joedol48
joedol48

11 months ago

Nice build. I've assembled 5 boards, and still having same voltage on each : only 230V...i guess 400v would be better
... and when turning variable resistor, it changes, but not so much.
And ideas will be appreciated.

Thanks.

0
schlabic
schlabic

Reply 10 months ago

Hi joedol48,

Please see the end of my comment, which is about some of the problems I've encountered. The last paragraph is regarding how measuring with a regular type voltmeter gives a low reading.

schlabic

0
josjlandon
josjlandon

Reply 5 months ago

i use a 1 gigaohm resistor inline with the positive on the voltmeter and if the input imp is 10M then times the display by 100

0
schlabic
schlabic

10 months ago

I hope I can save someone else a few hours of grief.

First of all, this is a nice design. But after having PCBs made and building one that sort of worked and now building a second one with fixes, these are some design errors:

1) The polarity stripe for polarized capacitor C4 printed on the PCB is backwards, so make sure to reverse it.

2) The D1 Mini's output D0 basically gets shorted when it goes high because there is no resistor in between D0 and transistor Q4 that goes to the piezo speaker. I found this out when I built the unit with a D1 Mini that was already programmed with a program that held D0 high. This may not be obvious because of how short the duration of the audible clicks are. Fixing this should help power consumption especially when the CPM are high. Unfortunately, it fried my first D1 Mini before I figured out the problem. This may be why one commenter said his unit buzzed and why another said he removed the piezo. Before my first D1 Mini fried, it made a weird buzzing sound. I left the D0 pin out and am going to investigate what size resistor to kludge in between the D1 Mini's D0 hole and and the PCB's D0 hole.

3) The U5 voltage regulator is a 3.0V unit instead of a 3.3V. In my case, that made the display stay blanked out whenever I tried to turn on the unit when it was in last turned off in a setting that used wifi. I were to order them from LCSC again, I'd order the 3.3V version. The D1 Mini nominal voltage is 3.3V

4) As another commenter noted, the wrong part number is shown for D1 on the schematic, so use the BOM.

In addition to the kludge mentioned in 2), I'm also kludging in the outputs OUT+ and OUT- of the TP4056 board by routing them with wire to the B+ and B- on the PCB and soldering the battery leads to the B+ and B- of the TP4056 board instead of the PCB. That way the battery will be protected from undervoltage.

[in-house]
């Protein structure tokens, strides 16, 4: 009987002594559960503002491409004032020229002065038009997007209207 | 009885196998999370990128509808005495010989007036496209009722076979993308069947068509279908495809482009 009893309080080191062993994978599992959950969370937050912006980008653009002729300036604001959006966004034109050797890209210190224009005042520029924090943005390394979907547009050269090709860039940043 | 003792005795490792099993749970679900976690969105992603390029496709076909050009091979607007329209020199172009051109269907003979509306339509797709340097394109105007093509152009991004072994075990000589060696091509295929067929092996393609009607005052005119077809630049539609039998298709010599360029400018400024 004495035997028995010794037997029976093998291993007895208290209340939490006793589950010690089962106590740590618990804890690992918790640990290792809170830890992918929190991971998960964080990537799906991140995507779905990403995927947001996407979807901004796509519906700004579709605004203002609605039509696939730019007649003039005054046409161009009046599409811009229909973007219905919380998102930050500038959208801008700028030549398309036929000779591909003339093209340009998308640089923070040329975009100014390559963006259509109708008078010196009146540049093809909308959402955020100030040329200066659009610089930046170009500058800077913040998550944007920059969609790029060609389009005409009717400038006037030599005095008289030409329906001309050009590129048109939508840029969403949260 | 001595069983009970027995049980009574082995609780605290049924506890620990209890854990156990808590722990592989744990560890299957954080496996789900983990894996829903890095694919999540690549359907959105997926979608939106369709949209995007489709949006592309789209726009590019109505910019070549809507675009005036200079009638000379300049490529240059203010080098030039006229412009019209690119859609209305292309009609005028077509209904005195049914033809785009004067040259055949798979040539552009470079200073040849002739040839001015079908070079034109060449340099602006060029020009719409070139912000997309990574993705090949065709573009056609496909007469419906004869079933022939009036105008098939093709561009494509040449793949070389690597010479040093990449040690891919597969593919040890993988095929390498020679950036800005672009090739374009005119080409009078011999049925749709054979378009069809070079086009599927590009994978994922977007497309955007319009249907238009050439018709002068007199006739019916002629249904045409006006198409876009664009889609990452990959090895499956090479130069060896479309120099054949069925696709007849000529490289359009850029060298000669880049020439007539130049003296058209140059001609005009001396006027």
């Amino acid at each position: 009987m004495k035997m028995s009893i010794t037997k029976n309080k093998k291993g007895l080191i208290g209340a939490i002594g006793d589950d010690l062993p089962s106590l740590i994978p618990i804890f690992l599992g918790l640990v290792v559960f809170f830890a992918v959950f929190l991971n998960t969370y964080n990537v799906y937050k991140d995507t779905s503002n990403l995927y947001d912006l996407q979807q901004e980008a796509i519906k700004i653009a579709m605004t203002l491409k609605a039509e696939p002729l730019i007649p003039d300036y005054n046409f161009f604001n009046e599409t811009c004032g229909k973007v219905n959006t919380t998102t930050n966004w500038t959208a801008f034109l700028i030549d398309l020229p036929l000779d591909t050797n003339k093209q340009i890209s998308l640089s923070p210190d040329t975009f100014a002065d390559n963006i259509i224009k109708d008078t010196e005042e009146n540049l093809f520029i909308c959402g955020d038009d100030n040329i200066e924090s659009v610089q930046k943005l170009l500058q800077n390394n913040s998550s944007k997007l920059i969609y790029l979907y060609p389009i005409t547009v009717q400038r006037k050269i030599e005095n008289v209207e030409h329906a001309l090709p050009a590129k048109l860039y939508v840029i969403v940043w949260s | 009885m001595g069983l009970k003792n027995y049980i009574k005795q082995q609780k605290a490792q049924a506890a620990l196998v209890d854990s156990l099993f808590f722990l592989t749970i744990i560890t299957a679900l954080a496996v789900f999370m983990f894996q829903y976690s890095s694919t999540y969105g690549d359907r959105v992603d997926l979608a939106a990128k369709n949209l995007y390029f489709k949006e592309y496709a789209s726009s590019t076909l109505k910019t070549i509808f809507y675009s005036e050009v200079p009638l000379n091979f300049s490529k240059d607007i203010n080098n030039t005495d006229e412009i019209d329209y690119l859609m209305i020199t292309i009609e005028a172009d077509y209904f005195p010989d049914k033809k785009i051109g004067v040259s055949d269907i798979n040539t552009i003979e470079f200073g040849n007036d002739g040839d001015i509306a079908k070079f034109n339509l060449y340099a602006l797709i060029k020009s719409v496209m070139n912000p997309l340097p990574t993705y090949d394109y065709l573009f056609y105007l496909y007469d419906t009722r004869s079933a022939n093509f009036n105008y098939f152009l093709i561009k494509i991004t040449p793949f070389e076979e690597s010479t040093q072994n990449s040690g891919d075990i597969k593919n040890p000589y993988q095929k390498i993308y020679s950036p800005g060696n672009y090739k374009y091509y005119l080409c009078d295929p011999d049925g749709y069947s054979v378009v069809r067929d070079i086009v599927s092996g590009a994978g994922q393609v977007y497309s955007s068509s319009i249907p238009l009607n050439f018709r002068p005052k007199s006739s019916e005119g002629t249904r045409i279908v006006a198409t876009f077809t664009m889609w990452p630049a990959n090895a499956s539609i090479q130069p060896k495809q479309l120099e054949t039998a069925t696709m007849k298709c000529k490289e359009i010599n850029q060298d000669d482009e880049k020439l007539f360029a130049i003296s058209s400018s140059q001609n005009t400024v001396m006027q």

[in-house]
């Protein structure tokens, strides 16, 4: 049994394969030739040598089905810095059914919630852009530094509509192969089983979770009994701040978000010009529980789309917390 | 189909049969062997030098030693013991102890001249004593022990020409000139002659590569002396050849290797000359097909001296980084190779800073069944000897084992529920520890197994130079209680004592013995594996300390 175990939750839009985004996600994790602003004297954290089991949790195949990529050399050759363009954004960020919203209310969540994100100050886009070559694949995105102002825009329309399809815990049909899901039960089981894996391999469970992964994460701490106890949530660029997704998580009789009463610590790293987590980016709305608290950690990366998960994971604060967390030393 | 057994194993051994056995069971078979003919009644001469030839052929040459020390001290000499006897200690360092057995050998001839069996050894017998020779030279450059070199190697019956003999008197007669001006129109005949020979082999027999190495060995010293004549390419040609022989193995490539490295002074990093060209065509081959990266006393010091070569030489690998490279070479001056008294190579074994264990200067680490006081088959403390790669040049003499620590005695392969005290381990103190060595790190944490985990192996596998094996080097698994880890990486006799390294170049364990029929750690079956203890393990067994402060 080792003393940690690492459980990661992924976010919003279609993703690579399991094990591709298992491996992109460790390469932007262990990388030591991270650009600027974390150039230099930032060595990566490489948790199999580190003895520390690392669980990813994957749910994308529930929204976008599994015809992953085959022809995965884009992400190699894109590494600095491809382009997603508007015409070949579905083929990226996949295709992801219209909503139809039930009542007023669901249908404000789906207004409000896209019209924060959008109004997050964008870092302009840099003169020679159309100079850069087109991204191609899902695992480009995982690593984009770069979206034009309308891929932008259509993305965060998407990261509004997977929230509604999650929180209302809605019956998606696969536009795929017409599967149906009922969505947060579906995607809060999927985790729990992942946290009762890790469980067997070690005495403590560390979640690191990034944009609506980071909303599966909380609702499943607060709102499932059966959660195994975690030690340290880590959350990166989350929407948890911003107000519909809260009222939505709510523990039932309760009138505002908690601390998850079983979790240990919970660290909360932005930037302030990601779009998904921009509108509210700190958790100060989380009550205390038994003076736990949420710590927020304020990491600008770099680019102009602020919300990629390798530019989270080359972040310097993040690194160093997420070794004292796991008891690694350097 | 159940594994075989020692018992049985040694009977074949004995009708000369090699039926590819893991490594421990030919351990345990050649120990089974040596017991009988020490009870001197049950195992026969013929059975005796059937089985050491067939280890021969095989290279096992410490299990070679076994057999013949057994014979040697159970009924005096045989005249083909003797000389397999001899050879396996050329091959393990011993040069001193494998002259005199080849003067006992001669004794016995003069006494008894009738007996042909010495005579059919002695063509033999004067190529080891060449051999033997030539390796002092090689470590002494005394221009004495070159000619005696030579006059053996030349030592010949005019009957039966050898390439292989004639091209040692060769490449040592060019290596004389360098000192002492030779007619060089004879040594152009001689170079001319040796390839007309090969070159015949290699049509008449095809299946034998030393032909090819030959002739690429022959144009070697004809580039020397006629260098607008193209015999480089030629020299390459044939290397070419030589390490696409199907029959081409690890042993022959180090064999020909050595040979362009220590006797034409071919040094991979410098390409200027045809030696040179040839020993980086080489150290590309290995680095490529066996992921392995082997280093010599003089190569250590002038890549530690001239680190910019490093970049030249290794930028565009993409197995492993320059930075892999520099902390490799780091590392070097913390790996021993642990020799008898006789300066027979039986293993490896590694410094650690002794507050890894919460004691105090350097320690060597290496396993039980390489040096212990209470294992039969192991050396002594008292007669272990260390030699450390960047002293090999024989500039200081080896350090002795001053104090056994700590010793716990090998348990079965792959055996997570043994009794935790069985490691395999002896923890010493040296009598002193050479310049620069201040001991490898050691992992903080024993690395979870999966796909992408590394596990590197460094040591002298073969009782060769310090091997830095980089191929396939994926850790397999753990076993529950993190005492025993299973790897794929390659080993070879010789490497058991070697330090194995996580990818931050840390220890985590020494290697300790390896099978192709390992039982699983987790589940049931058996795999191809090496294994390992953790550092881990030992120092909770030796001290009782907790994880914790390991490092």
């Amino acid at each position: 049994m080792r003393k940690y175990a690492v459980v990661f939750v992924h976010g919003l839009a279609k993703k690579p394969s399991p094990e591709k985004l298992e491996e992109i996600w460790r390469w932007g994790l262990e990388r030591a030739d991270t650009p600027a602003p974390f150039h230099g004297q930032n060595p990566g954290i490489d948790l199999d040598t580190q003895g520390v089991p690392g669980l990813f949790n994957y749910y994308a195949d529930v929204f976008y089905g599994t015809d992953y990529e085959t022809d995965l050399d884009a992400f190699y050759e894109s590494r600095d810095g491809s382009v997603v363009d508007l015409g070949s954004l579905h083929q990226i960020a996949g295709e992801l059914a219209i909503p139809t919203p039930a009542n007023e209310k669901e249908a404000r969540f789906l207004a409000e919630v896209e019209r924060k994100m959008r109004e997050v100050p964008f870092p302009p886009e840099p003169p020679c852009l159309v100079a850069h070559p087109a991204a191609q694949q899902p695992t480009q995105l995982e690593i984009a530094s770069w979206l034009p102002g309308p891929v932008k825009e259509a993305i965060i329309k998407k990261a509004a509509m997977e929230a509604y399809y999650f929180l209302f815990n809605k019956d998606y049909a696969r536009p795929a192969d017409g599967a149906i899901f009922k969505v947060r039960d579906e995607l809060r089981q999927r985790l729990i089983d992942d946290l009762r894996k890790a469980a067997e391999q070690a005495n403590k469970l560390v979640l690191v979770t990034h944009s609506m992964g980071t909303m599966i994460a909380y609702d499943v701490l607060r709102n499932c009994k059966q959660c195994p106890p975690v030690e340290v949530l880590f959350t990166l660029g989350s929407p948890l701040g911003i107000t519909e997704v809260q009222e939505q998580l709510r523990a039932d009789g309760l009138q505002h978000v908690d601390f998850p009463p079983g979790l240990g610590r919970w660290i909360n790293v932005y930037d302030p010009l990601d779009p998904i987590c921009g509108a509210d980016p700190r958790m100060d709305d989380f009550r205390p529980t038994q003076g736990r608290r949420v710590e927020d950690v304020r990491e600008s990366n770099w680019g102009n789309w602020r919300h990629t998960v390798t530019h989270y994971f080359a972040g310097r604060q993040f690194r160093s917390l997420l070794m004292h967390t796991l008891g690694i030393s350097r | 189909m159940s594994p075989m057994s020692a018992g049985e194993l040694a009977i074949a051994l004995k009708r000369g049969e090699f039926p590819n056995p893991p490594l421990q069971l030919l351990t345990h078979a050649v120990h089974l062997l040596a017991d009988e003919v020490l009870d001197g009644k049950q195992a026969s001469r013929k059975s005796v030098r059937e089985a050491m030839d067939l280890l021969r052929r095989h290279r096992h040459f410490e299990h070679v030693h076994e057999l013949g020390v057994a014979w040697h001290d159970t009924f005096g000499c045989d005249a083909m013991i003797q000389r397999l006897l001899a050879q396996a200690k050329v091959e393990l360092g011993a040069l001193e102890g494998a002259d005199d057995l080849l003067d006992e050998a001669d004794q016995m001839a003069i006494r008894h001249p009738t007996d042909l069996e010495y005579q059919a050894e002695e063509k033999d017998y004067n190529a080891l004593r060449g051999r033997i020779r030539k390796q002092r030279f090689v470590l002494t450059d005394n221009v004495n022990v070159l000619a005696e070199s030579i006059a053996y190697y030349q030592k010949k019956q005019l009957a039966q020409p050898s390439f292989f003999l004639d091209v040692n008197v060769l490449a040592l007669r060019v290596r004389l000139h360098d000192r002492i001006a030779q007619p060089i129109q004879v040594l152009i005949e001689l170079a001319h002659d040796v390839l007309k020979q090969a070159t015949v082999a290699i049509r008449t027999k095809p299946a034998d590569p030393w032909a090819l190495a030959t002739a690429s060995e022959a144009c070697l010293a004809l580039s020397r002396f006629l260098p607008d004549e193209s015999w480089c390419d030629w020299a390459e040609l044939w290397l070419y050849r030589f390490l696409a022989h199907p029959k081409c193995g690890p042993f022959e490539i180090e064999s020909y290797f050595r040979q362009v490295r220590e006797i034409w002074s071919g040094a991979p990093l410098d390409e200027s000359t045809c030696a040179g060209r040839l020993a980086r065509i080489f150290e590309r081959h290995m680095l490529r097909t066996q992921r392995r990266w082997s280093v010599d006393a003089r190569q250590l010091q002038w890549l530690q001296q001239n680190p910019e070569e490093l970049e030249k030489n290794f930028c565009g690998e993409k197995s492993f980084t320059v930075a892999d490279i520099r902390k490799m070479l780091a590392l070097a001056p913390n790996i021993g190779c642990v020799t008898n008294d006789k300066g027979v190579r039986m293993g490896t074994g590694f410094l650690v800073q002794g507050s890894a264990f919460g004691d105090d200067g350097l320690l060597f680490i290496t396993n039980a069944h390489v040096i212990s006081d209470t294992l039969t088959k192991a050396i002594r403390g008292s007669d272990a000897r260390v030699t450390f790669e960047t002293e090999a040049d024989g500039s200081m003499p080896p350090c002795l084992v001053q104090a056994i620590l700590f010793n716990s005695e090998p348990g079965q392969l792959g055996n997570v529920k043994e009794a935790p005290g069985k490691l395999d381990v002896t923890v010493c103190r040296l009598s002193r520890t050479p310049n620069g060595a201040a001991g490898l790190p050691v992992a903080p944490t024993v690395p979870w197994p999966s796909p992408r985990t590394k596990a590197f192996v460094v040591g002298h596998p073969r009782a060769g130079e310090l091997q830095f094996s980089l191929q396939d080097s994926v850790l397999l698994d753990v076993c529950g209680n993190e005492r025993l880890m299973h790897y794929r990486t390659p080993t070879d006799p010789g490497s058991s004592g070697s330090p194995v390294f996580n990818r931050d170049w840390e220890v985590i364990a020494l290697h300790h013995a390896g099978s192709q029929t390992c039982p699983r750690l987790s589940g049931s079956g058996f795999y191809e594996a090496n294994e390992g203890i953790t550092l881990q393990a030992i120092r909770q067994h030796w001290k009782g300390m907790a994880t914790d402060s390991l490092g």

I'm also leaving the "LED" pin out of the LCD display and bypassing it with a switch so I can turn off the display for extended periods using wifi with ThingSpeak.

Also, note that if you measure the 400V with a regular voltmeter, it will read significantly lower. I'm still trying to figure out a way to measure and compensate for that. There are a few posts about how to read geiger tube voltages if you do a web search.


:


0
josjlandon
josjlandon

Reply 5 months ago

tantalum polarity stripe is on the positive side
other than that thank you for the info on the D0 this is a well designed geiger on the software side but the pcb not so much.. i have also re designed it to get rid of the unnecessary lcd PCB and the tp4056 error.. with the wemos mini it has a 3v3 regulator so i dont understand the purpose of the other

0
sapatsidis
sapatsidis

Question 8 months ago

Cannot find esp8266wifi lib. from platformio.
Any suggestions?

0
sapatsidis
sapatsidis

Question 8 months ago

Hello
Can someone give us the libraries?
We can't find any.....

0
yakimov.andy
yakimov.andy

9 months ago

Hi! Could you make the firmware in .bin format for nodemcu flasher? Please... I tried to compile with Visual Studio Code several times, selecting different versions of libraries, and I have a white screen, a flashing LED on the WEMOS D1 Mini board and a bip...bip...bip... in buzzer.

0
sapatsidis
sapatsidis

1 year ago

Maby the best so far diy geiger I ve seen!!!
Could you help us with a guide for programming the boards?
Regards.

0
prabhat_
prabhat_

Reply 1 year ago

You can program it just like any other esp/Arduino board. If you're using the Arduino IDE, make sure all the required libraries are installed.